Photo by Mariallen Moore
Graduation is a special time of year for seniors. It is a time marked by closing chapters and looking forward to new beginnings.
Nikki Campbell, a graduating art student, has spent all four of her college years at Mississippi University for Women. Saying goodbye is hard for her to do, but she is proud of the effort and time she has had here at The W.
“I can’t wait to proudly walk across the stage and feel all that I have accomplished in these four years,” Campbell said.
Despite her eagerness to begin the next chapter of her life, Campbell does look forward to graduation day itself.
One of the most beloved aspects of The W graduation ceremony is the Magnolia Chain (Mag Chain). Sophomores make preparations for the seniors’ graduation Mag Chain. The younger classmen were assigned this role because they often tended to be younger siblings to graduating seniors.
On the day of graduation there is a special ceremony, and seniors carry the chain of magnolias two-by-two down the aisle singing the “Magnolia Chain Song.” This chain links the current graduating class together. It also pays tribute to The W’s history.
This tradition began in 1890. The floral chain was originally comprised of daisies. Later on, the chain evolved.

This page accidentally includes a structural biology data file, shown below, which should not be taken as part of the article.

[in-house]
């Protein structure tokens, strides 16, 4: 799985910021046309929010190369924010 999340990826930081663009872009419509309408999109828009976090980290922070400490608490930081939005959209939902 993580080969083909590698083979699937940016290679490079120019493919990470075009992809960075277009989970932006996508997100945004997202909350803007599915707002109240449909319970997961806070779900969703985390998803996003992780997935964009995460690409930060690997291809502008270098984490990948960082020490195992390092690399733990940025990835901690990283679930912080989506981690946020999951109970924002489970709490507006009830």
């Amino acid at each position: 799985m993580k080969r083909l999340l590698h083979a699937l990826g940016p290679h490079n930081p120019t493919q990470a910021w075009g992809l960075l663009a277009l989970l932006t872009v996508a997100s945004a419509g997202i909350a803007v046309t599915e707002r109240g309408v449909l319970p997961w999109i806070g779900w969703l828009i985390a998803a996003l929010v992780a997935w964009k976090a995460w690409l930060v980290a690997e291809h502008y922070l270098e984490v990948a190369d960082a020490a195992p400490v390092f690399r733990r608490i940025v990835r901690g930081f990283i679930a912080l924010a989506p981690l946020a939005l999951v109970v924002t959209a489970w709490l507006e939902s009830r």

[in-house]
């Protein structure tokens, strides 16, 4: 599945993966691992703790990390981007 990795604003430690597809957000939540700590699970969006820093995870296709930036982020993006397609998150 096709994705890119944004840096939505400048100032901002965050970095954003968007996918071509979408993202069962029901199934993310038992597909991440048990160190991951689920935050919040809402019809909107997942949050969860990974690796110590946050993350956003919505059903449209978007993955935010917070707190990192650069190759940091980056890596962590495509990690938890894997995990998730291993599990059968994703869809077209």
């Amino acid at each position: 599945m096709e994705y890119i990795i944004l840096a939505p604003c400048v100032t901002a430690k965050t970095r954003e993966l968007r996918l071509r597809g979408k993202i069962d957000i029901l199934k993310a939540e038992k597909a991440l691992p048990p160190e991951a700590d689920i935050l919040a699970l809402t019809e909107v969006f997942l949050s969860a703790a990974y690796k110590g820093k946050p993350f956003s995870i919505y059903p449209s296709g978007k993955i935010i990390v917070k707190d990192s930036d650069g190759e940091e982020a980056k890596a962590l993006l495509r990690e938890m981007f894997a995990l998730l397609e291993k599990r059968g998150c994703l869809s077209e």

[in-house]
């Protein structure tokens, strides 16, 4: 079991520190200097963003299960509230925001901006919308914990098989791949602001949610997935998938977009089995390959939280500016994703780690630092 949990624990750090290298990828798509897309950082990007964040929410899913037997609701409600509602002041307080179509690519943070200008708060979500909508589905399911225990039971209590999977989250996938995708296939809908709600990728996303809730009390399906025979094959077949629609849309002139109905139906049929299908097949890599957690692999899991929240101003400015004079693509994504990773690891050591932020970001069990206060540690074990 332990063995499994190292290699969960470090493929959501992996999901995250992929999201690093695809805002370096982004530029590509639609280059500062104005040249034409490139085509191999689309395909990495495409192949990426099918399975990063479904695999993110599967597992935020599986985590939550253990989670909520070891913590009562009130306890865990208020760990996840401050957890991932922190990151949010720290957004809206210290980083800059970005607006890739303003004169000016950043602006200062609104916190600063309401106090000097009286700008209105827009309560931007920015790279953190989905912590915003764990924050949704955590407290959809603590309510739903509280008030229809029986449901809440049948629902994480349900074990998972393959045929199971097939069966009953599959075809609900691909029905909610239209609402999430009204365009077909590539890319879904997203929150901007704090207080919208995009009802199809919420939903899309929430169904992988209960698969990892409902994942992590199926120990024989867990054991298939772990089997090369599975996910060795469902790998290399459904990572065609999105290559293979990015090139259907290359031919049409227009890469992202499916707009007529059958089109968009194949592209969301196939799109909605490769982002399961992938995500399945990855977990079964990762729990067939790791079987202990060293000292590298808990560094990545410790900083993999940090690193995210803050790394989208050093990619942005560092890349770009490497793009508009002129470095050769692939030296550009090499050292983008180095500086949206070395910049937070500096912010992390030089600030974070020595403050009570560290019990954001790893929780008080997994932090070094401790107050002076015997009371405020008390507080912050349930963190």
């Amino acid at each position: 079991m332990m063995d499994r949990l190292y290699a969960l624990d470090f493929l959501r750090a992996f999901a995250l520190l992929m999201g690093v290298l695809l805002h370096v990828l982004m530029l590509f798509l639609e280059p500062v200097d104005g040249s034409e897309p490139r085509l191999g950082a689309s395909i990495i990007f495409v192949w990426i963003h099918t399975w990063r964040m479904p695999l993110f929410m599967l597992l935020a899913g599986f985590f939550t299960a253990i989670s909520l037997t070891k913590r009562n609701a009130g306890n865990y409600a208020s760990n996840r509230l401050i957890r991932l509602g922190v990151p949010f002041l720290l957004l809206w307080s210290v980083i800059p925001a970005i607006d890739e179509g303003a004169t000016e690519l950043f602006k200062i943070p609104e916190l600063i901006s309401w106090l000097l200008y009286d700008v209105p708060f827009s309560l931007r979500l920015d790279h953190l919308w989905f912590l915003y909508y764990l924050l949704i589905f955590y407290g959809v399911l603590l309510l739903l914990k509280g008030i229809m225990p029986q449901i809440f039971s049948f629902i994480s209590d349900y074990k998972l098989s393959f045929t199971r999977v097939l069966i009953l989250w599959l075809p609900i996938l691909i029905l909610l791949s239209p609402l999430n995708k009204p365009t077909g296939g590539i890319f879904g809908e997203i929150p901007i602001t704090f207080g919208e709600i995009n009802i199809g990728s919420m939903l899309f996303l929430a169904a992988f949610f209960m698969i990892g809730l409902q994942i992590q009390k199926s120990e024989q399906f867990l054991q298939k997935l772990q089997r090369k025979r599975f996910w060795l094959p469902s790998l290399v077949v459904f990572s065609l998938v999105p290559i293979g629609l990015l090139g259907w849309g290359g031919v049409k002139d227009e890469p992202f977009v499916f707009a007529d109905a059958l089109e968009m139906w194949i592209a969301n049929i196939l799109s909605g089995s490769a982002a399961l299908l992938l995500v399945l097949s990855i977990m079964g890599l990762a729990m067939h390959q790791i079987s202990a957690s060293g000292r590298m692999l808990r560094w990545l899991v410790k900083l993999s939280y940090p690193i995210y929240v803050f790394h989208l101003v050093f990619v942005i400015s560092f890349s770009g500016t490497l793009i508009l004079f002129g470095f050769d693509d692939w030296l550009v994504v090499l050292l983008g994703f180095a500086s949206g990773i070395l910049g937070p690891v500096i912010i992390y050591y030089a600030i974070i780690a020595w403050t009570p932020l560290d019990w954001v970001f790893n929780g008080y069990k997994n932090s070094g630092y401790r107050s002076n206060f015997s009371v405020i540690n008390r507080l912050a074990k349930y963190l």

“It was begun with a daisy chain, until the students said they wanted a flower that represents who we are,” Dr. Bridget Pieschel said. “It has continued to be unbroken since then.”
A bouquet of daisies is carried down the aisle by the Student Government Association president to commemorate the graduates who began this tradition so long ago.
Because the Mag Chain tradition has taken place for over a century, it has a significant meaning to all students, especially those who have alums in their family.
“It’s a time for graduating students to come together in one line and be walking out, symbolizing walking into the future,” Julie Gibbons, an 18-year-old graduating senior, says of the Mag Chain tradition.
Gibbons’ mother is an alumna of The W.
This tradition signifies the hard work of the current graduating class. It also exemplifies the dedication and vision that graduates who came before them had for themselves and The W.
Much like previous graduates, Gibbons is excited and nervous for what is to come.
“You’re forced to start a new part of your life,” Gibbons said. “Leaving behind all of my friends and professors is disheartening almost, and it makes me nervous.”
As for looking forward into the future for coming graduates, Campbell is encouraging younger students to follow their dreams, as The W alums also hoped for her.
“You will finish it, and you will get through this degree,” Campbell said. “Follow your passion and work hard, and you will achieve anything you set your mind to.”
After the graduation ceremony is complete, the graduates will then gather in a circle. This circle is one last chance for the graduating class to be together. While in the circle, the graduates will sing the “Friendship Circle” song. After the song is sung, the graduates will make a dash for a magnolia blossom.
The Mag Chain tradition holds that a student who leaves The W with a magnolia flower in tow will have good fortune and relationships to come.